The former leader of the Conservative Party admitted, after a recent online meeting with the former European Commission president, he found himself “reflecting that the EU Commission might be in better shape if he was still in charge of it”. Mr Hague was surprised by his own reaction to the chat he had with Mr Juncker, bearing in mind that he had joined in the UK’s efforts to resist Mr Juncker’s ascent to the top of the European Commission in 2014. Mr Hague blamed his change of heart on how Ms von der Leyen, Mr Juncker’s replacement, is mishandling the EU vaccination scheme.
Mr Hague said Ms von der Leyen’s handling of the inoculation roll-out and subsequent threats of banning vital jabs reaching the UK was “among the most dismal in its existence”.
He added: “And the damage being done, to future trust, mutual reliance, and the ability to respond to future pandemics in the long term, is adding up by the day.”
Mr Hague listed the mistakes made by the EU amid the coronavirus pandemic, from the Commission being “too slow to commit itself to likely suppliers” to the reliance on a French vaccine that did not deliver.
He added the EU’s actions, from threatening to “restrict the flow of vaccines to Northern Ireland” to constantly berating the efficacy of the UK’s AstraZeneca mainstay inoculation, made it “difficult to assist” the bloc.
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“This brings the regular need for booster shots and the adaptation of vaccines to a mutating virus.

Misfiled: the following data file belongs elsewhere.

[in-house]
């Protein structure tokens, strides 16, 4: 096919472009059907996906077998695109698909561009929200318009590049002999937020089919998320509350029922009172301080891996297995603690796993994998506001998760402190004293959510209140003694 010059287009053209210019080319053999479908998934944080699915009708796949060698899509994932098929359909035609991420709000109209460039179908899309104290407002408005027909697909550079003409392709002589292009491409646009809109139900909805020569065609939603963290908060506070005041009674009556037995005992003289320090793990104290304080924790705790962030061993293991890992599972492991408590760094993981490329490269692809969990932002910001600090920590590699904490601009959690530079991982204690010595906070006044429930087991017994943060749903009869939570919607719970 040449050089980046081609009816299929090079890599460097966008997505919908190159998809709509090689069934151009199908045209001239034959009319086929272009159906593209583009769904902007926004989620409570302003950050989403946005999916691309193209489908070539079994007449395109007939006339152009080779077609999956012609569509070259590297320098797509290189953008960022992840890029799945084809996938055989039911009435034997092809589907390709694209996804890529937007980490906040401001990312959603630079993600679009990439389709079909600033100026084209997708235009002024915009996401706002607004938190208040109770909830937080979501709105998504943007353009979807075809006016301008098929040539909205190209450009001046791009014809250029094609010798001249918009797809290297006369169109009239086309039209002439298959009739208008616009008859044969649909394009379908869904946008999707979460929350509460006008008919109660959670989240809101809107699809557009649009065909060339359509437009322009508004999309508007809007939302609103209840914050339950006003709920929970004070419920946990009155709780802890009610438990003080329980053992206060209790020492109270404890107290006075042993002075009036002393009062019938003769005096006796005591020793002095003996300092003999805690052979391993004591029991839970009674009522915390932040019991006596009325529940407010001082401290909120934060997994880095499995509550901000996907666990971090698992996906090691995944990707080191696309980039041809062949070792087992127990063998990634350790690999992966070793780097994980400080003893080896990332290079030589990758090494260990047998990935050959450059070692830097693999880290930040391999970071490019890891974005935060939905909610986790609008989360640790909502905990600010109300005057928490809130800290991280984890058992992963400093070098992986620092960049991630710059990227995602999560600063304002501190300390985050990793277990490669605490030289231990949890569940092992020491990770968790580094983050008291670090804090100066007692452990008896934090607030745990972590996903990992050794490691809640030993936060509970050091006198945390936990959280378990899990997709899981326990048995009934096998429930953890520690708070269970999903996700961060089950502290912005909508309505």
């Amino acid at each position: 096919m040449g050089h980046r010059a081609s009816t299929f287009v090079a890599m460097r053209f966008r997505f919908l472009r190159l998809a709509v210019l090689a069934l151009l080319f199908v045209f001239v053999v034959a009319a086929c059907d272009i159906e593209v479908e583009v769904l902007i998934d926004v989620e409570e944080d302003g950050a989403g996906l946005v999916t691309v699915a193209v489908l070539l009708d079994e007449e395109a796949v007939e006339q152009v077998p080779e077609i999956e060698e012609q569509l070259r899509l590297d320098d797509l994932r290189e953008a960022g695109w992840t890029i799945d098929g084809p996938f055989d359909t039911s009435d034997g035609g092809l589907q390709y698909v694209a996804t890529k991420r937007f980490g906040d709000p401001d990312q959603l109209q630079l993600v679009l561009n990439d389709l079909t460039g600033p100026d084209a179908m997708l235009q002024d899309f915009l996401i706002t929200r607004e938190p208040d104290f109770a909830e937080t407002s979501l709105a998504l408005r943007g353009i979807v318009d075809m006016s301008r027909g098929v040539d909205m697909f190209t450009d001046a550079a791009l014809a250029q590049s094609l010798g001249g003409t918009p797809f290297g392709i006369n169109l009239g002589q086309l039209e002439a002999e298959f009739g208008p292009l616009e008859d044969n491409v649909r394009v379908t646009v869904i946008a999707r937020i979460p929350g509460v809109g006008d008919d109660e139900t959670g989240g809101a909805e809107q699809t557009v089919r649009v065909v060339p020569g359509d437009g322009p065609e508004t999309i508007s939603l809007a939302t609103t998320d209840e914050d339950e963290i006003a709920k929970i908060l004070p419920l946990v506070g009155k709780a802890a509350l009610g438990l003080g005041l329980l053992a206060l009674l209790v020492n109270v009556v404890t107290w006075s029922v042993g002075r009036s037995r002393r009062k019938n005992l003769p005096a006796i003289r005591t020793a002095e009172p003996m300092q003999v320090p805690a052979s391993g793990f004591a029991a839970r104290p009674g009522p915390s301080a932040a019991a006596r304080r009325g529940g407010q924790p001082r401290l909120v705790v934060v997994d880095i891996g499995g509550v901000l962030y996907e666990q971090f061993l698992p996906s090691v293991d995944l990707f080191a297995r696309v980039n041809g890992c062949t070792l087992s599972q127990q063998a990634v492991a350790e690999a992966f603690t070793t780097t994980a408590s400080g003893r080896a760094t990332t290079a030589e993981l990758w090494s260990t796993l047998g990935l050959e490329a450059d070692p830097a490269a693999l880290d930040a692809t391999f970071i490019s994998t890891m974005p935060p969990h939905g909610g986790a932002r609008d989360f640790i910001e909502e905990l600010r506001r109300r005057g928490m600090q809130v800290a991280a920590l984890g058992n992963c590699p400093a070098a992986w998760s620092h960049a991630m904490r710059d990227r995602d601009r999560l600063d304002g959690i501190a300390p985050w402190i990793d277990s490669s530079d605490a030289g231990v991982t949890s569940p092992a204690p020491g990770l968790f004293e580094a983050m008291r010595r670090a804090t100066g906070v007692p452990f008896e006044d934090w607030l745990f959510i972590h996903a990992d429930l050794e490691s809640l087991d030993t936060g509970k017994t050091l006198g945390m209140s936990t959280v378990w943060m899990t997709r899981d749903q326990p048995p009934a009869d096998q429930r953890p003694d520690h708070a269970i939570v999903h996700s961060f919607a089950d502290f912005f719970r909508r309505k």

“In addition, the last year has shown us that we have to be far better prepared for more frequent and perhaps more deadly pandemics in the future.
“As long as we persist in cutting down rainforests to grow palm oil or graze cattle, and transport wild animals for slaughter and consumption, the likelihood of more zoonotic diseases jumping to humans is going to rise.”
In light of this, he pointed to EU “vaccine nationalism” as “hugely wasteful”.
The manufacture of modern vaccines takes an international effort and Mr Hague said that it would be “less effective for each nation to think that it had to do all of this on its own territory”.
He added: “EU leaders should draw back from compounding a series of errors with an even bigger one.”
Mr Hague then advised the UK to “extend the offer of co-operation with the superb facilities we are creating to many nations around the world”.
He hoped that “their reciprocal commitment was guaranteed”.